microtiter plates (Millipore, Bedford, MA) and incubated at 4' C for 1 hour with various

concentration (0-30nM) of 3H-PGE2 (Amersham). Plates were washed ten times with ice

cold buffer to remove non-specific binding. Filtered plates were allowed to dry for 2-24

hours and then 25 p1 of scintillation fluid was added and radioactivity counted (1450

Microbeta Wallace, Trilux liquid scintillation counter, 58% efficiency). Specific binding

was calculated by subtraction of nonspecific binding, suspensions containing 10-5M

unlabelled PGE2 (Cayman Chemical) for each concentration of 3H PGE2. Saturation

data were analyzed by PrismGraphpad. Competitive binding studies were performed

exactly the same as described above except 109M -I 0'4M of unlabelled selective agonists

were employed.









Results

PGE2 Regulates IL-12 in I-MDC Through EP2 and EP4 Receptors

I-MDC were cultured with defined concentrations of PGE2 and secretion of IL-

l2p4O and IL-12 p70 were analyzed by ELISA after 48 hours. Because we previously

showed that MDC produce endogenous prostaglandins, particularly PGE2, we performed

this experiment in the presence of a cyclooxygenase-2 (COX-2) specific inhibitor, NS-

398. As seen in Figure 4-la, the cyclooxygenase-2 specific inhibitor NS-398 decreases

IL-12p40 production by I-MDC and replacement with nanomolar concentrations of

PGE2, equivalent to the level of prostaglandin produced spontaneously by these cells,

restores IL-12p40 production to baseline. As reported, we found that I-MDC do not

produce IL-12p70. However, I-MDC do produce IL-12p40 which is increased in a dose

dependent fashion when these cells are cultured in increasing concentrations of PGE2

(Figure 4-la). Previous reports suggested that PGE2 stimulates IL-12 production through

the activation of adenylate cyclase (Rieser et al., 1997). Indeed, this experiment shows

PGE2 readily stimulates cAMP in I-MDC (Figure 4-lb.). In addition, when I-MDC are

cultured with db-cAMP, IL-12 p40 secretion is increased to a similar degree as with

106M PGE2 (figure 4-1c; 2 and 3). These results suggested that EP receptors that

increase cAMP, most likely EP2 and/or EP4, may play a role in regulation of IL-12p40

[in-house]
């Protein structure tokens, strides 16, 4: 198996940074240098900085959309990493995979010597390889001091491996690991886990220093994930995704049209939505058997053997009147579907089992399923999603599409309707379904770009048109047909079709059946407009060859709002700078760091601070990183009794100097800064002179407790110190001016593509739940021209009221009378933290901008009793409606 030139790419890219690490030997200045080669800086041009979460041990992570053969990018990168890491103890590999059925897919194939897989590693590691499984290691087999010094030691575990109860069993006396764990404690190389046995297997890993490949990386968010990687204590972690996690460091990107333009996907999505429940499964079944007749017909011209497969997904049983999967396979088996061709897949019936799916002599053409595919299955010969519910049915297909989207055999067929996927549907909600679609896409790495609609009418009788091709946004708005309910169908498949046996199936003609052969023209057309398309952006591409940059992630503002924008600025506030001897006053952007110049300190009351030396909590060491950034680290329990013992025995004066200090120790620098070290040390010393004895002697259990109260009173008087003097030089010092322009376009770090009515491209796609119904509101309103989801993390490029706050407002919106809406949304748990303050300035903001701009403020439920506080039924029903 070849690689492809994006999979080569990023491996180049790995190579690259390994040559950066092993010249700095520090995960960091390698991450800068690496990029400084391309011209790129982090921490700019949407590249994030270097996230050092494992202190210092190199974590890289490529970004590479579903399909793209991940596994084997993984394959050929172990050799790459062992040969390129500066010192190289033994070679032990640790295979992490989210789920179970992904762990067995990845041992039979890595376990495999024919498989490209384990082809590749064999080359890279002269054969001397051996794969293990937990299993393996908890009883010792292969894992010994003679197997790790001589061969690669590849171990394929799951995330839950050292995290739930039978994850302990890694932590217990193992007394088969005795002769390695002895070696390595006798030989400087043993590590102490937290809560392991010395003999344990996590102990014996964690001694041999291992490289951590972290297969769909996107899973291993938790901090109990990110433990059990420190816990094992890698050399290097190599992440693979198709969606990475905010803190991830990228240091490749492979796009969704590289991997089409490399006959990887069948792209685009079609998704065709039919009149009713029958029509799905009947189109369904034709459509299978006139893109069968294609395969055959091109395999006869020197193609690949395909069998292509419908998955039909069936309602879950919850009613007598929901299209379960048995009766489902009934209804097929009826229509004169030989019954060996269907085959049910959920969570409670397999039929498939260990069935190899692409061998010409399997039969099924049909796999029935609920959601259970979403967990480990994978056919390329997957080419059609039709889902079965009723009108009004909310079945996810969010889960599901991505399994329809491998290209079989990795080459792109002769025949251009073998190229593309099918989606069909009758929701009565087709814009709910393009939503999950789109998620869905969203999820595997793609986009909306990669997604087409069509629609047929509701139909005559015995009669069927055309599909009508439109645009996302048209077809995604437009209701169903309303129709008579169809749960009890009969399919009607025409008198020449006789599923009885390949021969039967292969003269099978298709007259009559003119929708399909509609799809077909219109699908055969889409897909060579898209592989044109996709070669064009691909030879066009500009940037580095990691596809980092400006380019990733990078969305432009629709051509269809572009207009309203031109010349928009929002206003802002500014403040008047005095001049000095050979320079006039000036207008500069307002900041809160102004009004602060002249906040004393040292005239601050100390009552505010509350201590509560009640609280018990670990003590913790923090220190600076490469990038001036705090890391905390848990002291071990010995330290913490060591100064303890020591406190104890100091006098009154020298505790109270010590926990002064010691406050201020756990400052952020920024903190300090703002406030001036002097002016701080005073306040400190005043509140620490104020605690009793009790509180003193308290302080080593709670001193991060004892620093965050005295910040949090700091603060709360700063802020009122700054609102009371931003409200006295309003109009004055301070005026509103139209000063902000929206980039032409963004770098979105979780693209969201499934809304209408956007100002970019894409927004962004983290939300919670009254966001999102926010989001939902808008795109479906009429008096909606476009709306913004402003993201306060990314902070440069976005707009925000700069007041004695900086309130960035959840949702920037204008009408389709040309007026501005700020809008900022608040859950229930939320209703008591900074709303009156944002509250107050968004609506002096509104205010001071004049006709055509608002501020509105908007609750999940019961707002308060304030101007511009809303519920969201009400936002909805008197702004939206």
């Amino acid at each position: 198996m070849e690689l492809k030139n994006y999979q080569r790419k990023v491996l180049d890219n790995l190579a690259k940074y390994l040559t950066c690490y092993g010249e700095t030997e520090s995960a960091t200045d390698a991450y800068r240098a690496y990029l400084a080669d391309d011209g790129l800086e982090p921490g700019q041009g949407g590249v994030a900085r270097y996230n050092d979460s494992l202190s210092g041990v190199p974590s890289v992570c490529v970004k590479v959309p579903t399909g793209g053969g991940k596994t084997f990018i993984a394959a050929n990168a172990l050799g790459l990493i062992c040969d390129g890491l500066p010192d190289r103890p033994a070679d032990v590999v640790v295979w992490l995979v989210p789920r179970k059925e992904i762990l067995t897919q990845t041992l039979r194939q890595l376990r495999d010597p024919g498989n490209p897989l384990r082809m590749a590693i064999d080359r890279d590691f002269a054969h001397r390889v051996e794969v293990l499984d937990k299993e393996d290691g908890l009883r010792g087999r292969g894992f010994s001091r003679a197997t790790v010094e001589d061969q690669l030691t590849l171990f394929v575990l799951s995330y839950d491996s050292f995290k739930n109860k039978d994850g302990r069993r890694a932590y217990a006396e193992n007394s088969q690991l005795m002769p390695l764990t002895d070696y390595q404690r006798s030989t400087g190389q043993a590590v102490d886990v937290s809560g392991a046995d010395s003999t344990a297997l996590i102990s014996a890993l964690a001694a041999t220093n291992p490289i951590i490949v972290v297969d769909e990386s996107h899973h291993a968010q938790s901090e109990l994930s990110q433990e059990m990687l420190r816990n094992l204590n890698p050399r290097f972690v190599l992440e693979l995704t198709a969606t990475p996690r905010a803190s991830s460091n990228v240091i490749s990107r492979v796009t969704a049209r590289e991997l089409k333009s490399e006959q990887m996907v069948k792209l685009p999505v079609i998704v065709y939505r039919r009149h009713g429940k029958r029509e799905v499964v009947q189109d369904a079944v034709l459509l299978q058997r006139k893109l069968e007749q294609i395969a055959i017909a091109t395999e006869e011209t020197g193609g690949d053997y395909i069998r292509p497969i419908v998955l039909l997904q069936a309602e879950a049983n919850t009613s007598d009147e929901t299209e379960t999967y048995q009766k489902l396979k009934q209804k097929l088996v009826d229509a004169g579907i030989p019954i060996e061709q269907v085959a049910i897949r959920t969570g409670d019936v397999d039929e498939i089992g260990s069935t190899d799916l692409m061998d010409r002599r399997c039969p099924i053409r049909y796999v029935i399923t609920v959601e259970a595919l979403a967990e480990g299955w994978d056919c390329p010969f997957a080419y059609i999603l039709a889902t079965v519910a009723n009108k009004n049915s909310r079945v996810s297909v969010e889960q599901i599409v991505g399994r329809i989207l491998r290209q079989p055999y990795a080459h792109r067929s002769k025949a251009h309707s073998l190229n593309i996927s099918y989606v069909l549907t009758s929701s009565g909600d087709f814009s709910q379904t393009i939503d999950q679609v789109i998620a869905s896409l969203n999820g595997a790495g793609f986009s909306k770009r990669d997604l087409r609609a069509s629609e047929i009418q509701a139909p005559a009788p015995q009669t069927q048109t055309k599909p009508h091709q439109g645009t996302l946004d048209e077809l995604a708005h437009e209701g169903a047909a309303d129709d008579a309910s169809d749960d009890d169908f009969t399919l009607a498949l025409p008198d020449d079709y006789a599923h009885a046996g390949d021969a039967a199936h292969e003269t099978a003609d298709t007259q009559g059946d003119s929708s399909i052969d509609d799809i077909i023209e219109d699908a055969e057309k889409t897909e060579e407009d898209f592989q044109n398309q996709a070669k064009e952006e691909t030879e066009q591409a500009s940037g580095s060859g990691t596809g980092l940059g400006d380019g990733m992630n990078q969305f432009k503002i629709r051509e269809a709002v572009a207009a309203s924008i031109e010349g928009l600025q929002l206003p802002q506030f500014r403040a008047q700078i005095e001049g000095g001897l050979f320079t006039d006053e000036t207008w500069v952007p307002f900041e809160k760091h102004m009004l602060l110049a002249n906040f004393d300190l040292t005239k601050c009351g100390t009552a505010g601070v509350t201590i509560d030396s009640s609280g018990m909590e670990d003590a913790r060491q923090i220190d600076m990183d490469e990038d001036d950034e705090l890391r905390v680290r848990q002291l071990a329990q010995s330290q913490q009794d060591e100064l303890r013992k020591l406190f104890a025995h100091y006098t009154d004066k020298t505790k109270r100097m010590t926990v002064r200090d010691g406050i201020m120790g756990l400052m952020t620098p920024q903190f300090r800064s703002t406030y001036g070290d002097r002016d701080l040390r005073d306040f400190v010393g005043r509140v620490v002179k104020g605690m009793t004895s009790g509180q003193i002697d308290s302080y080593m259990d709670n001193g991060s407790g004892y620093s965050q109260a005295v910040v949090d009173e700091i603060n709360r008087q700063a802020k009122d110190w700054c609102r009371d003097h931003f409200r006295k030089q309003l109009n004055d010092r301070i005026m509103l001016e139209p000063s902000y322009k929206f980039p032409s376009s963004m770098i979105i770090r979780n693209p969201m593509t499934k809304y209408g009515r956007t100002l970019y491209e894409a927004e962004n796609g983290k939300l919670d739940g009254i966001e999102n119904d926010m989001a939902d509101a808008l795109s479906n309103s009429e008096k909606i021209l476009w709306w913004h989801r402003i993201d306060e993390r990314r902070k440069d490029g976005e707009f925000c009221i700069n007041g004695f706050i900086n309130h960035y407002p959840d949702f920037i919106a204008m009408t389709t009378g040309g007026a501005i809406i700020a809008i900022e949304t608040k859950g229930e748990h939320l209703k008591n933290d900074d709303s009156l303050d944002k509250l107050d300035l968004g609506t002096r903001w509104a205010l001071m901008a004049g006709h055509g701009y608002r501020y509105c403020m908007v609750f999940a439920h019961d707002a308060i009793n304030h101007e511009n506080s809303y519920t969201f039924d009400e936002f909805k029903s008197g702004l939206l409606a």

production. To evaluate this possibility we assessed the effects of EP2, EP2/4 and EP3

specific agonists on IL-12 production in vitro. At the present time no EPI or EP4 specific

agonists are available. We find that the EP3 agonist had no effect on IL-12p40 production

(Figure 4-1 c;4). However, agonists that stimulate either the EP2 receptor (butaprost and

19-hydroxy PGE2) or both EP2 and EP4 (1 ldeoxy PGE1) stimulate IL-12p40 production



















4000- 3
3500 - 25
3000
2500 2
2000-
S1500 0
1 1000-
500
all~ 0 5
0 NS PGE2 PGE2 PGE2 PGE2 0


I0-9M 10-8M 10-7M ICOM
B.
1000 ....

750-
S5oo
6 250


z $


9


1 2 3 4 5 6 7 8 9

1 None
2 PGE2
3 cb-cAMP
4 SUiprostone
5 lldeoxyPGE1
6 19-hyodryPGE2
7 Butaprost
8 AH23848 + Butaprost
9 AH6809 + Butaprost


Figure 4-1: L-12 and cAMP production after stimulation with PGE2 or
prostaglandin receptor agonist in immature monocyte derived dendritic
cells. (A) Immature-MDC were stimulated 48 hours with increasing doses
of PGE2 in the presence of NS398, a specific COX-2 inhibitor.
Supernatants were harvested after 48 hours and IL-12p40 and IL-12p70
measured. IL-12p40 expressed in pg/ml/l X 106 cells. No IL-12p7O
detected.(B) Total cAMP production measured in I-MDC in the presence
of NS398 and IBMX, a PDE inhibitor, after 5 minute stimulation. Total
cAMP reported in fmol/1 X 105 cells. (C) IL-12 production in I-MDC after
48 hours with the agonist/antagonist 1-9: Sulprostone, EP1/EP3 agonist;
11 deoxyPGE 1, EP2/EP4 agonist; 19hydroxyPGE2 and Butaprost, EP2